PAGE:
Officers are supposed to activate the camera and audio during every citizen encounter, according to Seattle police policy, but Rachner says his research shows they often don’t.
The lawsuit alleges that the department has routinely denied the existence of activity logs of dash-cam videos, even though Rachner had researched the department’s system and says they existed. He and Stockmeyer also claim that the department routinely tells inquiring citizens that the system is not easily searchable. Stockmeyer said that’s not true.
“It’s about as hard as using Netflix,” he said.
Rachner also points out that videos are routinely uploaded to OPA and that even officers are sometimes given copies of dash-cam video. But if a citizen or a defense attorney asks, he said, it’s another thing.
“Policy” of concealment alleged
The lawsuit alleges the department “has had a policy and custom to falsely conceal video when it is requested” and from hiding the existence of the activity logs.
Stockmeyer said the practice could pose serious legal problems, including new trials, particularly if someone charged with a crime or his/her attorney asked for video and was told it did not exist. Rachner said he’s already identified a “couple of dozen” cases where an individual was convicted or pleaded guilty to crimes where video existed but was never pulled. It is not clear in any of those cases whether it was sought.
Rachner said he suggested to both the police department and City Attorney Peter Holmes that they review past requests for video and fix mistakes that exist, but according to the lawsuit they declined.
Kimberly Mills, a spokeswoman for Holmes, said the city attorney’s office has not seen the lawsuit. Holmes was out of town but likely would not comment on pending litigation, she said. She added, however, that she did attend a meeting with Holmes, Rachner and his attorney, but could not discuss the content of the discussion.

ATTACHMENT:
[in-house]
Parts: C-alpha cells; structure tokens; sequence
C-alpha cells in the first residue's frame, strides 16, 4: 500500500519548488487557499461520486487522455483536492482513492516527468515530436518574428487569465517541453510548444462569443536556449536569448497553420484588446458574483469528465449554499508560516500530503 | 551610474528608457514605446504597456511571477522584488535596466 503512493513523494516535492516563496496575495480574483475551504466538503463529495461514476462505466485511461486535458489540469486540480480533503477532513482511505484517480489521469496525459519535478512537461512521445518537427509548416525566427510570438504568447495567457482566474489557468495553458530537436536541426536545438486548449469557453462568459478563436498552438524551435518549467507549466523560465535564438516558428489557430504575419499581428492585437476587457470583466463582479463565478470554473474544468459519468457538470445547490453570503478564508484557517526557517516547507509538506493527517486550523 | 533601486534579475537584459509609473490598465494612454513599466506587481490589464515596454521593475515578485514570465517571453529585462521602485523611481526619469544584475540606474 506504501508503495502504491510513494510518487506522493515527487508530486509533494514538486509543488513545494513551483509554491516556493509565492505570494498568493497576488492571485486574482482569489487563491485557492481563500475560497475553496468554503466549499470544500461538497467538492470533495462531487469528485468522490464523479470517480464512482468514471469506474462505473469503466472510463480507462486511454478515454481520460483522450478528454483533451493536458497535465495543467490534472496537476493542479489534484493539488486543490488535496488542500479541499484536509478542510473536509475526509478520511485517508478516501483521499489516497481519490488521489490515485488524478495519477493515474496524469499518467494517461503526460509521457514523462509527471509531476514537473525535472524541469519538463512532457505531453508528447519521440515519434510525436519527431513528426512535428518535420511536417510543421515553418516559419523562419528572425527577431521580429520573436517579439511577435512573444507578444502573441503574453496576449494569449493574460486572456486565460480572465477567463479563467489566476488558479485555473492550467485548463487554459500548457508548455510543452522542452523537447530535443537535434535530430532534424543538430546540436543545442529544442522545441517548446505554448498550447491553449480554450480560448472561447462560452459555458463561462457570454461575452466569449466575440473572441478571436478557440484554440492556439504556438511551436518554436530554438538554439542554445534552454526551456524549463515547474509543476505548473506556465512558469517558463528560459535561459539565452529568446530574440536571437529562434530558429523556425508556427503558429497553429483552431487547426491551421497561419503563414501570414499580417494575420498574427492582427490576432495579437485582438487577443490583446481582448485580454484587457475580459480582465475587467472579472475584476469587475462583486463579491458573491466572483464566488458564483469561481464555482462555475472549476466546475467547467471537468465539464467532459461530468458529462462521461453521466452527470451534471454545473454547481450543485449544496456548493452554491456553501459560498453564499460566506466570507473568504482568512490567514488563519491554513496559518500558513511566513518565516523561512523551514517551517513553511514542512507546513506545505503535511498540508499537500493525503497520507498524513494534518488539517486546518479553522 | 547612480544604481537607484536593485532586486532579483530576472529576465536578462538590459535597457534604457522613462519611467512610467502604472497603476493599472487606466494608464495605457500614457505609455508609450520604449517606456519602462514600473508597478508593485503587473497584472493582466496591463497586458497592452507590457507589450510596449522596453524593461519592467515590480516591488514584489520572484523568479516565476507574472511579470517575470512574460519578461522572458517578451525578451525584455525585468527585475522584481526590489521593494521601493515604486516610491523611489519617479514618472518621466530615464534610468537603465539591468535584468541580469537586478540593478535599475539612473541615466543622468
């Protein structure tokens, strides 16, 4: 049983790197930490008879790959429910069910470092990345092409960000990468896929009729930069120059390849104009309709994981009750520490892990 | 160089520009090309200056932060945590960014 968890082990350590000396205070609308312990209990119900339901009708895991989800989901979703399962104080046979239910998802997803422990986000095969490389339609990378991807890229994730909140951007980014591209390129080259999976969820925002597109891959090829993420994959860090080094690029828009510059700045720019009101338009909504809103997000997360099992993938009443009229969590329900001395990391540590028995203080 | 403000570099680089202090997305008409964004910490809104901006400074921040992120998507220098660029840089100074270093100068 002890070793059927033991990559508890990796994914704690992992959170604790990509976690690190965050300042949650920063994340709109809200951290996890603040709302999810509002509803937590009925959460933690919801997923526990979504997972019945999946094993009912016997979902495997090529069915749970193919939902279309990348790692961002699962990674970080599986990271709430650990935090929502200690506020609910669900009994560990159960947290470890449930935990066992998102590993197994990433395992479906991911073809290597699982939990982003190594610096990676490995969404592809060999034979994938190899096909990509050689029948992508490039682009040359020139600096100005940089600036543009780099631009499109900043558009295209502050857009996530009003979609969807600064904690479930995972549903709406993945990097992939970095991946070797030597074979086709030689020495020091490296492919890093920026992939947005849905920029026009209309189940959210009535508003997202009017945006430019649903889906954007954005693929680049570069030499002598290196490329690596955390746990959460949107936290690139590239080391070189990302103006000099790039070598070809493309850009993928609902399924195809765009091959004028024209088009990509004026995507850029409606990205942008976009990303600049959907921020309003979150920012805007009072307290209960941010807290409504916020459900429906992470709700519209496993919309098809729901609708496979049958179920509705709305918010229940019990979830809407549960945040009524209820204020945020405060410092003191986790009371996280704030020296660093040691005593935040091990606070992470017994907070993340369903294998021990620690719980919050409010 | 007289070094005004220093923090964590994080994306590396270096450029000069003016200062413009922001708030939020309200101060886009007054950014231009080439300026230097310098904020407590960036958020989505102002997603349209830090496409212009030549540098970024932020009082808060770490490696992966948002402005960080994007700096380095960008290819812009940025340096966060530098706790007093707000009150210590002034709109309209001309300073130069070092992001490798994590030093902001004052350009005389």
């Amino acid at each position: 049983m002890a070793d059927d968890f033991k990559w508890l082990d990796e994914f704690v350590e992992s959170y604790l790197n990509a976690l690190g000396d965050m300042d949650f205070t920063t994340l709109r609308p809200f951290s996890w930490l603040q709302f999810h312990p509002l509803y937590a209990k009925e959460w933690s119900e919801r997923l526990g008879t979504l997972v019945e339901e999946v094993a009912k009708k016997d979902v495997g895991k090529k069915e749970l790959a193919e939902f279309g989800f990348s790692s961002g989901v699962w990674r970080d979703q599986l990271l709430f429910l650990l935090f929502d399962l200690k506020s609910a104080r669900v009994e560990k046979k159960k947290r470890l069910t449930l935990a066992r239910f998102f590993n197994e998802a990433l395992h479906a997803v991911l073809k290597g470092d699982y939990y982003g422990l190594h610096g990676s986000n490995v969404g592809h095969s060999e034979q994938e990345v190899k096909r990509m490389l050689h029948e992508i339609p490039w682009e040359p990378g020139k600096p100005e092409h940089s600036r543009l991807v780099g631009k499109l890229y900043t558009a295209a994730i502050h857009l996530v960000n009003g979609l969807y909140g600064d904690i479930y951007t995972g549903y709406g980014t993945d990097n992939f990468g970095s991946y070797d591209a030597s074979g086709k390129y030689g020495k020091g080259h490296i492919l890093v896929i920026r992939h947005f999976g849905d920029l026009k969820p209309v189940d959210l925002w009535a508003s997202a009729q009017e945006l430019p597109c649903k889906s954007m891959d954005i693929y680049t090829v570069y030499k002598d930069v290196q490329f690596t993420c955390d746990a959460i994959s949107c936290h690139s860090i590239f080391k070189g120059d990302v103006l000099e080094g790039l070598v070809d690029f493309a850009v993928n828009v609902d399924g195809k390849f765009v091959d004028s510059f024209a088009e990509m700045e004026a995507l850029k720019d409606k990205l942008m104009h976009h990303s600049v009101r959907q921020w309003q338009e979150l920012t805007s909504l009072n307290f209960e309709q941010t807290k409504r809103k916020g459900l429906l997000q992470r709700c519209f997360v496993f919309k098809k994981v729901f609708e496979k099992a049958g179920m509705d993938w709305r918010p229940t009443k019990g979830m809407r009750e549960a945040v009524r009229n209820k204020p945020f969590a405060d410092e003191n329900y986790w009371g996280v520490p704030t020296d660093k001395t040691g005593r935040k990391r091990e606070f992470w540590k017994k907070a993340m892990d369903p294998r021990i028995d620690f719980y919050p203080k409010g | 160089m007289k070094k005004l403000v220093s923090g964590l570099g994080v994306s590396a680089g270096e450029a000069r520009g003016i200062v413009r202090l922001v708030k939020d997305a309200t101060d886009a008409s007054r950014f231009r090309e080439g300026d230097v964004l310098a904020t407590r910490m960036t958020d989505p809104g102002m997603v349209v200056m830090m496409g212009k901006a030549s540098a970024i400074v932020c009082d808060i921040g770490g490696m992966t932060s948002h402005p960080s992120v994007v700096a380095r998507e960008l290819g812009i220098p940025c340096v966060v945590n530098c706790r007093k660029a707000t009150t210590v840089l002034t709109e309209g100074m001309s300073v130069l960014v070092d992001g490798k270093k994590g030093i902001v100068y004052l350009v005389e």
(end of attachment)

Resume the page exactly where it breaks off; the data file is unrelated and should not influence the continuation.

That’s when Rachner, who owns a boutique international computer-security firm in a loft on Capitol Hill, decided he’d post some of the data available online for anyone to see.
His research already has resulted in another public-disclosure lawsuit against the department: KOMO-TV sued SPD last month for withholding dash-cam logs from a reporter who was variously told they did not exist or were too hard to obtain — even though she learned later that Rachner had them and they were easily searchable.
Rachner’s research also revealed that the department lost forever some 14,000 videos in December 2008 — nearly a fifth of all the videos in the system at the time. In all, Rachner alleges the department lost 45,000 videos in three years.
“SPD has hidden this fact from the public and defendants who might need videos to prove what happened in their encounter with officers,” the lawsuit said. Stockmeyer questions whether the loss of videos should have been reported to defense attorneys or defendants involved in incidents where the video disappeared.
He and Rachner allege other, unreported video losses have occurred.
Mike Carter: 206-464-3706 or email@example.com